I know my friends and they are far more likely to share my outlook than yours. And you're wrong again-my circle includes journalists, a woman who will run for Congress against a Republican incumbent, academics in law, history and sciences. They are all nice people. I don't deny there are unnice people out there, some of them in my political party. But who needs or wants them as friends?
If they are your friends, I'm sure they are all fine mannerly people, so they are obviously not political guerilla fighters on the front lines. I thought Shumer was going to cry at his press conference about Fitzgeral's decision when he demanded yet again that Fitzgerald turn over to him all the documentation he has amassed to date so he can hold hearings that would tie up Rove and others indefinitely and prevent them from participating in the elections in 06 and 08 because that's what they fear the most. They have built up their image of Bush as a witless puppet manipulated deftly by Rove and others that the fact that Bush can't run again offers them no comfort. Rove can consult till he dies. They want some investigation that will remove Rove from active consulting for candidates until the Dems get the majority back.

I hope you were listening yesterday when Conyers promised not to initiate impeachment hearings against Bush immediately in January 07.:D All this is planning and talking out of school by the drooling Dems about what they will do in January 07, even in their internal management, makes me laugh at the similarity with the situation of the Honorable James Sasser, Democratic Senator from Tennessee (Ret.), who spent all of his campaign in 94 working his colleagues to ensure that he would be elected Majority Leader of the Senate in January 95, but he didn't bother to campaign in Tennessee, and Bill Frist was elected. Sasser was dumbstruck. I still get a big laff out of his arrogance undoing him.
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Re: No criminal charges against Rove in CIA leak case

Post by Madame » Wed Jun 14, 2006 5:41 am

Corlyss_D wrote:

The New York Times


June 13, 2006
Leak Counsel Won't Charge Rove, Lawyer Announces
By DAVID JOHNSTON

WASHINGTON, June 13 — The prosecutor in the C.I.A. leak case on Monday advised Karl Rove, the senior White House adviser, that he would not be charged with any wrongdoing, effectively ending the nearly three-year criminal investigation that had at times focused intensely on Mr. Rove.

The decision by the prosecutor, Patrick J. Fitzgerald, announced in a letter to Mr. Rove's lawyer, Robert D. Luskin, lifted a pall that had hung over Mr. Rove who testified on five occasions to a federal grand jury about his involvement in the disclosure of an intelligence officer's identity.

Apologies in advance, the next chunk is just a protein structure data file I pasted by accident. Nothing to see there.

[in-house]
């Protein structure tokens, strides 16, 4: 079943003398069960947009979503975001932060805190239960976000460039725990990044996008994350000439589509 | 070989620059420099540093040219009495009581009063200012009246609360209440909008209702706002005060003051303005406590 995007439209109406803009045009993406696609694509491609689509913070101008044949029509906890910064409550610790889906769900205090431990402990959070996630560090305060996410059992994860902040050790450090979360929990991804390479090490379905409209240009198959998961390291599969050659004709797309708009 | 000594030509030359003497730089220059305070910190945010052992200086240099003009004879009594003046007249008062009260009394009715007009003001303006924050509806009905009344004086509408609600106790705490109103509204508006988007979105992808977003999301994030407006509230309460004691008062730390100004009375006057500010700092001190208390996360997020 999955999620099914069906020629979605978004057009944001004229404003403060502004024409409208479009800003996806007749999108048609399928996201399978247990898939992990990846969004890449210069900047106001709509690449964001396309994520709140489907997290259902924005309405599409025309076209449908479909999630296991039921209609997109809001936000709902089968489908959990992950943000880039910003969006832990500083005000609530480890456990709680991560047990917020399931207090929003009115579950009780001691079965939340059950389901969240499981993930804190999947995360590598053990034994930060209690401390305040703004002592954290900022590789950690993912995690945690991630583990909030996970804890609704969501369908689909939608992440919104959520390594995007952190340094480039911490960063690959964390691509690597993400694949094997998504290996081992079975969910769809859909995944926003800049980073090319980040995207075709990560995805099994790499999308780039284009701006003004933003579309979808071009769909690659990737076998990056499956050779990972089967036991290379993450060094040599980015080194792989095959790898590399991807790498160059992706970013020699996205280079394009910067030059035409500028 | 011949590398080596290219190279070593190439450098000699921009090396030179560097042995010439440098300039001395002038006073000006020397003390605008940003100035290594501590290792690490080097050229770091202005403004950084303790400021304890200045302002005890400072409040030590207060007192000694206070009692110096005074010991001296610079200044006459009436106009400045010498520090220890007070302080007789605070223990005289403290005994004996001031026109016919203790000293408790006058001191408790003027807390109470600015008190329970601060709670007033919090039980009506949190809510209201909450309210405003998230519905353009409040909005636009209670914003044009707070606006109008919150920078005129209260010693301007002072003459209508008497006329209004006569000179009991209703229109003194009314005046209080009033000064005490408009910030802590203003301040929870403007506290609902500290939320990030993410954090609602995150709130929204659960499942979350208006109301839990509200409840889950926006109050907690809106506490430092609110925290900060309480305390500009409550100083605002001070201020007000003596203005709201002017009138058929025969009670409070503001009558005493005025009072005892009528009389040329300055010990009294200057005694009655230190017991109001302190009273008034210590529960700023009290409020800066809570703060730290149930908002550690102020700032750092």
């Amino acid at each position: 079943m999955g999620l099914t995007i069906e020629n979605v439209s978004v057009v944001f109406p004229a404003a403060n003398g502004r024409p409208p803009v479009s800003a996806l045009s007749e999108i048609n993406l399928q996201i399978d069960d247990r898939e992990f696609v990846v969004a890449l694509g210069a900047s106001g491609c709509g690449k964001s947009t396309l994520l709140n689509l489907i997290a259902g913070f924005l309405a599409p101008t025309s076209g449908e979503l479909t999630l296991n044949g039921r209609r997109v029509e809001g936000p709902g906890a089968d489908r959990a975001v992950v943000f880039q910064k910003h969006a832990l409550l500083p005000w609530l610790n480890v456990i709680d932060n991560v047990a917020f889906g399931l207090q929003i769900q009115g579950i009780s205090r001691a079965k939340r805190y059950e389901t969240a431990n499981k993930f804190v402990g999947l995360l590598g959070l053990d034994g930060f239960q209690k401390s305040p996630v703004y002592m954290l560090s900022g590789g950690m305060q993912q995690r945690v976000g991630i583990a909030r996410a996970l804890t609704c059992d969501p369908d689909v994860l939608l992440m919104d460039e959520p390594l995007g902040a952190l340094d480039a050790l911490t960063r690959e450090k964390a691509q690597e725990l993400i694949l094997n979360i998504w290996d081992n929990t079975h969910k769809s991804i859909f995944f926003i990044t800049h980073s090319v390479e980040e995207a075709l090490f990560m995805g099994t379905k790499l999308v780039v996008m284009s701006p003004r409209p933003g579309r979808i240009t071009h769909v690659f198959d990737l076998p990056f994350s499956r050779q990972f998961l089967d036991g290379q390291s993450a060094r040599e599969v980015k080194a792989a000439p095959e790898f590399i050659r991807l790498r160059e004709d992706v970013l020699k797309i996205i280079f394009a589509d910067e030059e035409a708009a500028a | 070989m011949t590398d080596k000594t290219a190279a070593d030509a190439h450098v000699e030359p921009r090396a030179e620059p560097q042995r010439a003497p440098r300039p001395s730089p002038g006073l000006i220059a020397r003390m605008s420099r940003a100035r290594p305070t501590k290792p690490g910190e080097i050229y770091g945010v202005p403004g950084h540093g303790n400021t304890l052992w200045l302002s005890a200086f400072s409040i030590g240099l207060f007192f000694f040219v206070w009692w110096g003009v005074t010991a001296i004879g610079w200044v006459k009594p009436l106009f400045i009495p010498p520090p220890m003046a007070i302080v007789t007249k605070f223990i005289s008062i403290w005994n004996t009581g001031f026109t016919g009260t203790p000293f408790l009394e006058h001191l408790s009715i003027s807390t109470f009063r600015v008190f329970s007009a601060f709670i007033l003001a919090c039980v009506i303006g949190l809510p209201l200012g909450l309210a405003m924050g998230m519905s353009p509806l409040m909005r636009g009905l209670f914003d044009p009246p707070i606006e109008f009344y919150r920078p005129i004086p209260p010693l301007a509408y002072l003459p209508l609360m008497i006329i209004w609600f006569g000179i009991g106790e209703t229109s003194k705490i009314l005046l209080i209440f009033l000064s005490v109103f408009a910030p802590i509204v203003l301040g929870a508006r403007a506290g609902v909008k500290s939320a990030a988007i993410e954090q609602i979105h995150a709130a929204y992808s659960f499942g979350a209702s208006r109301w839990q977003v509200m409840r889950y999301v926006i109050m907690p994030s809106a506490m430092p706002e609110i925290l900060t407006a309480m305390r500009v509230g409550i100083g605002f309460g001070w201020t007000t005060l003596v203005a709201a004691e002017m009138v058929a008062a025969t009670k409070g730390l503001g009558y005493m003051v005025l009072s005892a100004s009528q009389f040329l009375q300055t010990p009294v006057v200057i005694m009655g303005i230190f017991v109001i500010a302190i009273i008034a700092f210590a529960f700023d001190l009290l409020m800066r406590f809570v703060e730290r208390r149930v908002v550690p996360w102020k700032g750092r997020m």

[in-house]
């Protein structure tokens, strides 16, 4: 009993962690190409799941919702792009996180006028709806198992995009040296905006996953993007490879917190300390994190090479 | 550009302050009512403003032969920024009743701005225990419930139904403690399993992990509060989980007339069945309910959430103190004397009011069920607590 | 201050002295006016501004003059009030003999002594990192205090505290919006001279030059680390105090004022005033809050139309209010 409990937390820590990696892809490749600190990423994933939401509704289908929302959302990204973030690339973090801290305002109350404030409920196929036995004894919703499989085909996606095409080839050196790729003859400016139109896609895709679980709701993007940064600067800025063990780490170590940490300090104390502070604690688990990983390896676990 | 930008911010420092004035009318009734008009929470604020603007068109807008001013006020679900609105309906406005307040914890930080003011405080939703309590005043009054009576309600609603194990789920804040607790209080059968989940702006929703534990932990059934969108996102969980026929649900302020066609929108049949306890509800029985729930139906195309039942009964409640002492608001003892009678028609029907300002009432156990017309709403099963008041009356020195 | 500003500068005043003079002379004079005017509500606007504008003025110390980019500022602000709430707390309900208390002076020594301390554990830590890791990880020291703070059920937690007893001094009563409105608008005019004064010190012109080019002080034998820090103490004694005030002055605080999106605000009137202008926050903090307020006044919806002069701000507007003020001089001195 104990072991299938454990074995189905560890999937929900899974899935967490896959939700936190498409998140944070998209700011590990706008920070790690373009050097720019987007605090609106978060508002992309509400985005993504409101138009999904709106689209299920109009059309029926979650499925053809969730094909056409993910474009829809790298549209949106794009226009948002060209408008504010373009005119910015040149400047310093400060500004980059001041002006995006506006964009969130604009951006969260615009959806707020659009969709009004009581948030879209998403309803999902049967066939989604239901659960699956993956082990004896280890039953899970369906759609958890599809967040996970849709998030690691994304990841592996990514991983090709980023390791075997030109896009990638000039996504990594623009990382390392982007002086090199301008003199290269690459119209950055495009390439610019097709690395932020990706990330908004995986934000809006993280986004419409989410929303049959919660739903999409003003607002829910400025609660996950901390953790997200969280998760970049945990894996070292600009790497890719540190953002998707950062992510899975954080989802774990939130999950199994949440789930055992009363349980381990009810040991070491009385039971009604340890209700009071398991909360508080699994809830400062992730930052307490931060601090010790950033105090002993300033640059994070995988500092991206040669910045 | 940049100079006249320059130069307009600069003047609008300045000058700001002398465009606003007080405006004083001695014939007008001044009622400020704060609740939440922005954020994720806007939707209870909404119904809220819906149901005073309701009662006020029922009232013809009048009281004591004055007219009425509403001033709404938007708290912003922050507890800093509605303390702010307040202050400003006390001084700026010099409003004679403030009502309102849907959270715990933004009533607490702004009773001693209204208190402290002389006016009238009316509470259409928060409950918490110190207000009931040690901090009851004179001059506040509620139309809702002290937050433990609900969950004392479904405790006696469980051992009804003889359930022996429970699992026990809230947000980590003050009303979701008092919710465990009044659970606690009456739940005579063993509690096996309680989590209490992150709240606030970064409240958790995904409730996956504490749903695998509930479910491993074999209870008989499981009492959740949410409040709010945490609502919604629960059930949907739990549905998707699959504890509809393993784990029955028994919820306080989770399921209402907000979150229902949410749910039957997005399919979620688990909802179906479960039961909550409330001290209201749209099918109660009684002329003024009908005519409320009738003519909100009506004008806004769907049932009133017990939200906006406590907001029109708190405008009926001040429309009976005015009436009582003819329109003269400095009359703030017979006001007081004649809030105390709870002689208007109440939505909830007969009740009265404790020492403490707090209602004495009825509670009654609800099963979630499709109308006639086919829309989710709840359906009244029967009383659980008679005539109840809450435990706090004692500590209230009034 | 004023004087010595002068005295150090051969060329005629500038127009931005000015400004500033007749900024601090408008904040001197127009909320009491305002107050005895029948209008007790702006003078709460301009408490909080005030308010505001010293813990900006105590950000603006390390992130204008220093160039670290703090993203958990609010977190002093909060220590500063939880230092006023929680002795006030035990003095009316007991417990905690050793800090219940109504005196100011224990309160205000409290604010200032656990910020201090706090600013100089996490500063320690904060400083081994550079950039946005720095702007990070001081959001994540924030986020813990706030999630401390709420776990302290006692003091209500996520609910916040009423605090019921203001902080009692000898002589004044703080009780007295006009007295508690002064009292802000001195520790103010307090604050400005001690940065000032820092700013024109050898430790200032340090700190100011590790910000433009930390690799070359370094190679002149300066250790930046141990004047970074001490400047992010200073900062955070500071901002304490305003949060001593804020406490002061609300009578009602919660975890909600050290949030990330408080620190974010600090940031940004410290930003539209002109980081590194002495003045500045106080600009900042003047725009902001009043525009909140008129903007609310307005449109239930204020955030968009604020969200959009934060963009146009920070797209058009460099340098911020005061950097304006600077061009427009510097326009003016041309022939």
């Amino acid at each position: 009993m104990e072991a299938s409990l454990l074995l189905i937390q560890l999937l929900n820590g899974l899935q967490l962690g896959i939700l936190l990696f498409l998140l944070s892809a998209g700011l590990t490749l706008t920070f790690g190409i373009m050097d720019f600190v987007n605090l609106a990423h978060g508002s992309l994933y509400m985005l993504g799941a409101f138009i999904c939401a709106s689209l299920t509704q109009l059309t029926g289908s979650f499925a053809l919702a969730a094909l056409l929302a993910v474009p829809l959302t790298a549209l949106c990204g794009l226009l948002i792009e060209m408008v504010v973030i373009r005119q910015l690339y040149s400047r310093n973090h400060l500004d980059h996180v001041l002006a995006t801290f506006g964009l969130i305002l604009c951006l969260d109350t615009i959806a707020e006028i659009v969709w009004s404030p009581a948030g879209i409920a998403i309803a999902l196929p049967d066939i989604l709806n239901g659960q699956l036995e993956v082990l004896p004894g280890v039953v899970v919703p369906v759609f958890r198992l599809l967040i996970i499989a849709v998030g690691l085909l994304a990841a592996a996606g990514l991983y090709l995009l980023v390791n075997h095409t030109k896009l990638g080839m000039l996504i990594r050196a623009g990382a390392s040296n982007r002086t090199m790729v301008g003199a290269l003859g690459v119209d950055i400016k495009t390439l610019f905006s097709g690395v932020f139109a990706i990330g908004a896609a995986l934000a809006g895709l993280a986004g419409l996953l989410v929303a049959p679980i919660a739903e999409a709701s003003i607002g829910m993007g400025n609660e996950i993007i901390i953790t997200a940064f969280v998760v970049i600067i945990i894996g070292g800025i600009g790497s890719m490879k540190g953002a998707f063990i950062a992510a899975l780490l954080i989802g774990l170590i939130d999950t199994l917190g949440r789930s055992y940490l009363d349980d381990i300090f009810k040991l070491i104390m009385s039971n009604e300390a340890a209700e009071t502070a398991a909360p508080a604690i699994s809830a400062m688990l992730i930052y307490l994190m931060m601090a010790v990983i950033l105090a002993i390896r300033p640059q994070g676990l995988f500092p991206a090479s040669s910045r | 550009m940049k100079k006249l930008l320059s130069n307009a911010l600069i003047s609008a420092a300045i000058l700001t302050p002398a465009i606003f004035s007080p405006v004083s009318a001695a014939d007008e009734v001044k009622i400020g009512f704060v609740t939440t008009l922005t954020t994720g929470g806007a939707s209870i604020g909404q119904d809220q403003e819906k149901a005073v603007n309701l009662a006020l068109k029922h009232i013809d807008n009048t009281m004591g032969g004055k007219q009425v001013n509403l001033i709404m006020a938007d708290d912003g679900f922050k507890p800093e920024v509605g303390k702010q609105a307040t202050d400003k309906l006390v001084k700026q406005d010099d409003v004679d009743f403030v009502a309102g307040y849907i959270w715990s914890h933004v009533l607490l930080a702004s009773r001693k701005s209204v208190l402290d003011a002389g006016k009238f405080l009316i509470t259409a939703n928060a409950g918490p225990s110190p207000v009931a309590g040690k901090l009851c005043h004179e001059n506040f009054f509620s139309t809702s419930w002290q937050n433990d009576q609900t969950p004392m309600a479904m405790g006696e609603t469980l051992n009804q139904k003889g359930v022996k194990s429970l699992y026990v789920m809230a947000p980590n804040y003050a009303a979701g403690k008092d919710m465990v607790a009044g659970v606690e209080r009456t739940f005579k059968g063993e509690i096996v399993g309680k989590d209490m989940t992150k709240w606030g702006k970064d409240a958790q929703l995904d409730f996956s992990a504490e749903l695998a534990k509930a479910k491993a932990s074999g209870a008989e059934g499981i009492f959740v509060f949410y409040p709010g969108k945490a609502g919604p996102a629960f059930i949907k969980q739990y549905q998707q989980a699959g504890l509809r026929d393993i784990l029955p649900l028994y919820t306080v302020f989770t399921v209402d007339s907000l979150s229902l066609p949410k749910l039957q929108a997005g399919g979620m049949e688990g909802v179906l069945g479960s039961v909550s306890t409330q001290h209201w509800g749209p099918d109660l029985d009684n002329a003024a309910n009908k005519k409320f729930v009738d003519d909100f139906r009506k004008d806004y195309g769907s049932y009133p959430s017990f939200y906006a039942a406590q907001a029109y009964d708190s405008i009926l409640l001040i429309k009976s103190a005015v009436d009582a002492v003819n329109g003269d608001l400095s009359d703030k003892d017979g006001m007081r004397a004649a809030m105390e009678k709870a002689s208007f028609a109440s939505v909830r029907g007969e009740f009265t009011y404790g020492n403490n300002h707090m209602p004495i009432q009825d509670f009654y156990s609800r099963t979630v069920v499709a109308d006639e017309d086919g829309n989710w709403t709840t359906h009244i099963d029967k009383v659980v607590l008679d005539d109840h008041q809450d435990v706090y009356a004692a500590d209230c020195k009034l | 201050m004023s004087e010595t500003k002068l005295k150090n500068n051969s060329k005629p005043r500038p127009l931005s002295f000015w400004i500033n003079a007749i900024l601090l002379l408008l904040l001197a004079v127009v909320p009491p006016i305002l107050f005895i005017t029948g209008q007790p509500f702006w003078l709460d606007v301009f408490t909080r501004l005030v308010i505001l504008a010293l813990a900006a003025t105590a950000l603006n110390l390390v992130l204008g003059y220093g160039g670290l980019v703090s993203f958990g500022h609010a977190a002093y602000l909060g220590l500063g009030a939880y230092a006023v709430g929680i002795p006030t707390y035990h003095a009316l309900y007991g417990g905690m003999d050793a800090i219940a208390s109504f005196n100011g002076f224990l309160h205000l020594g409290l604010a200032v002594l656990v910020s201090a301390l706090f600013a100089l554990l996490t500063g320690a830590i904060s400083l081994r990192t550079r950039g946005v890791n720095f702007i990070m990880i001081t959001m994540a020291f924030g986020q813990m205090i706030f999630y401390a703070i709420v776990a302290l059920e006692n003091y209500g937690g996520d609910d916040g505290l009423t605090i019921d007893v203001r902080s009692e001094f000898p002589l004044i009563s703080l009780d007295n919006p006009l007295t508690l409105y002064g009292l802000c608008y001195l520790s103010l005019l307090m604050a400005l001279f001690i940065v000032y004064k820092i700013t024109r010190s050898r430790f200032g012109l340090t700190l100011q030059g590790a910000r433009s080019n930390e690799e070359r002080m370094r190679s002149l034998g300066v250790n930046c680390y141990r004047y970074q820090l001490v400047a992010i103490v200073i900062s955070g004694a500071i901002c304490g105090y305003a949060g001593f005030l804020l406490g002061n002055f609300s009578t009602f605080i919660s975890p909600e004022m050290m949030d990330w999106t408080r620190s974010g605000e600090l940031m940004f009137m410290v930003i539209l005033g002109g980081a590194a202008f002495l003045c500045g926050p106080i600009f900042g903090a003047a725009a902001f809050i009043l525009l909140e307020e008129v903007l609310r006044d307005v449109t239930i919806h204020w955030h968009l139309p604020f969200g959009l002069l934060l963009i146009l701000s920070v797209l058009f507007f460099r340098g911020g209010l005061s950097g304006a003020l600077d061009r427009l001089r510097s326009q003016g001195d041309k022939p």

In a statement, Mr. Luskin said, "On June 12, 2006, Special Counsel Patrick Fitzgerald formally advised us that he does not anticipate seeking charges against Karl Rove."
You know, I thought this was old old news, NO crime had been committed; it just needed Fitzgerald's rubber stamp, which he could have done months ago. I've thought many times that this seemed staged ... makes for good drama and takes our attention away from other things.

They're ALL nuts, I tell ya!

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Post by Haydnseek » Wed Jun 14, 2006 8:30 am

Frogs Aren't Marching
The Rove prosecution vanishes into partisan air.

Wednesday, June 14, 2006 12:01 a.m.

So much for having Karl Rove "frog-marched" out of the White House "in handcuffs." That's the fate Democratic partisan Joe Wilson once predicted for President Bush's political guru, and yesterday his hope and accusations vanished like fog on the Potomac.

Special Prosecutor Patrick Fitzgerald informed Mr. Rove's lawyers on Monday that he'll bring no charges as part of his investigation into who leaked the CIA identity of Mr. Wilson's wife, Valerie Plame. Mr. Wilson's original claims that Mr. Bush lied about Iraq intelligence have been discredited many times over, including in a bipartisan report from the Senate Intelligence Committee. And now we know that even the relentless Mr. Fitzgerald has concluded that the charge that Mr. Rove criminally blew Ms. Plame's CIA cover is false.

The mystery is why Mr. Fitzgerald kept Mr. Rove twisting in the wind for so long. The prosecutor has been on the case for 2 1/2 years, and he long ago learned the source for the July 2003 Robert Novak column that "outed" Ms. Plame and was the reason he was appointed. Mr. Rove was forced to make no less than five grand jury appearances, the latest as recently as April.

In the end, it seems Mr. Fitzgerald was trying to trap Mr. Rove over the minor matter of his failure to remember a conversation with Time reporter Matthew Cooper. But Mr. Rove is the one who later volunteered information about the conversation to Mr. Fitzgerald, after a check of White House records reminded him of it. A perjury or obstruction accusation based on that inconsequential discrepancy would have been prosecutorial misconduct.